1. Data on File at Novo Nordisk Inc. Plainsboro, NJ. NN8022-1922, Oct 2013.     

2. Novo Nordisk A/S. Novo Nordisk files for regulatory approval of liraglutide 3 mg for the treatment of obesity. [Company Announcement]. Accessed June 9, 2014.  

3. Victoza® [US prescribing information]. Plainsboro, NJ:Novo Nordisk Inc; 2013.Available at Accessed May 8, 2014. 

4. FDA. Guidance for Industry Developing Products for Weight Management. Published 2007.  Accessed May 8, 2014. 

5 Knudsen LB, Nielsen PF, Huusfeldt PO, et al. Potent derivatives of glucagon-like peptide-1 with pharmacokinetic properties suitable for once daily administration. J Med Chem. 2000; 43(9):1664-1669.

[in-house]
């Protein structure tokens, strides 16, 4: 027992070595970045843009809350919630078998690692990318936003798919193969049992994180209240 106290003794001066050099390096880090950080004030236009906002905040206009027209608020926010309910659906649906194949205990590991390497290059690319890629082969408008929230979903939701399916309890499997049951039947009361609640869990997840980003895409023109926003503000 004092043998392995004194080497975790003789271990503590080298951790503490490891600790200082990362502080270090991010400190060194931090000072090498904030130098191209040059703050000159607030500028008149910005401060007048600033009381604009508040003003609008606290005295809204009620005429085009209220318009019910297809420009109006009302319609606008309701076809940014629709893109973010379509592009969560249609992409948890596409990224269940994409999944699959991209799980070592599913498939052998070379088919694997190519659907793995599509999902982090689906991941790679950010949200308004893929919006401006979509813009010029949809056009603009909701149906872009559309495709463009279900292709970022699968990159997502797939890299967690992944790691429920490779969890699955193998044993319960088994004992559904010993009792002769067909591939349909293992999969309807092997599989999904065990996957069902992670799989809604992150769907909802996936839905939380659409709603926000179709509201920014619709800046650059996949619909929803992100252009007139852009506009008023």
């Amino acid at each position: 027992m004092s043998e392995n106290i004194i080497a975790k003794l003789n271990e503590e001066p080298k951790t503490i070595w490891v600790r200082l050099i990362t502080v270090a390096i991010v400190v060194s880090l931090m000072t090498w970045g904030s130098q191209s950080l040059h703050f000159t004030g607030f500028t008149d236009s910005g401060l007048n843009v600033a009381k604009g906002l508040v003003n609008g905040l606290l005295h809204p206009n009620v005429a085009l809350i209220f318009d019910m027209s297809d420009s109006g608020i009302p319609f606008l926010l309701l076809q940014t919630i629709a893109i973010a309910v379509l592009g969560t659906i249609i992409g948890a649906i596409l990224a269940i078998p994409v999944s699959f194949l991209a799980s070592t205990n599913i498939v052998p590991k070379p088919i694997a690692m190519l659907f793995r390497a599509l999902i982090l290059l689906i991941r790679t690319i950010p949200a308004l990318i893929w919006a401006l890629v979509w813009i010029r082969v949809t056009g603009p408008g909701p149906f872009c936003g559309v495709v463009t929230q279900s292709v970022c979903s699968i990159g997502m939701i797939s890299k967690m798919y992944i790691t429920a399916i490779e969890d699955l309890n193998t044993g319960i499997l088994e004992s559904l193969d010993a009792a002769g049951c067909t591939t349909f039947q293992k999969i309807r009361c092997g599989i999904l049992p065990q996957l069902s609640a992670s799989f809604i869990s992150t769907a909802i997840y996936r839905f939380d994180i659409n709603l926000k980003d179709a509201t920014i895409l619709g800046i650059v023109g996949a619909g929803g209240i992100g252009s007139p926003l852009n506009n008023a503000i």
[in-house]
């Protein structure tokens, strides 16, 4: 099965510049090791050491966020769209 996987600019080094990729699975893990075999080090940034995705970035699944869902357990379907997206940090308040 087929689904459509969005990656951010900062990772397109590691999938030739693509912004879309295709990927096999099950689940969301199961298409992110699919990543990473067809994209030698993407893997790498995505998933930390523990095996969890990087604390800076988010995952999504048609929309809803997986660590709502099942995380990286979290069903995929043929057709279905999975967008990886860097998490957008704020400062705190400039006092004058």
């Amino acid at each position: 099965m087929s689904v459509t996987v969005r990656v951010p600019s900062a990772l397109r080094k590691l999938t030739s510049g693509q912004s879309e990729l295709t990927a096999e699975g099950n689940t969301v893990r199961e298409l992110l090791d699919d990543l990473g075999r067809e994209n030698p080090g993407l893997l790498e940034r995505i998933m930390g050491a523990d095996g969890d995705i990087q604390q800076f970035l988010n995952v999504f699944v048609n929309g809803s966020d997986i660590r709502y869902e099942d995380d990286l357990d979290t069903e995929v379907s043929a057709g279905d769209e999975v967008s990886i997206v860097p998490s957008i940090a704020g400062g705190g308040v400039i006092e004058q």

6 Flint A, Raben A, Ersbøll AK, Holst JJ, Astrup A. The effect of physiological levels of glucagon-like peptide-1 on appetite, gastric emptying, energy and substrate metabolism in obesity. Int J Obes. 2001;25(6):781-92. 

7 van Can J, Sloth B, Jensen CB, Flint A, Blaak EE, Saris WHM. Effects of the once-daily GLP-1 analog liraglutide on gastric emptying, glycemic parameters, appetite and energy metabolism in obese, non-diabetic adults [published online ahead of printOctober 1, 2013]. Int J Obes. doi:10.1038/ijo.2013.162.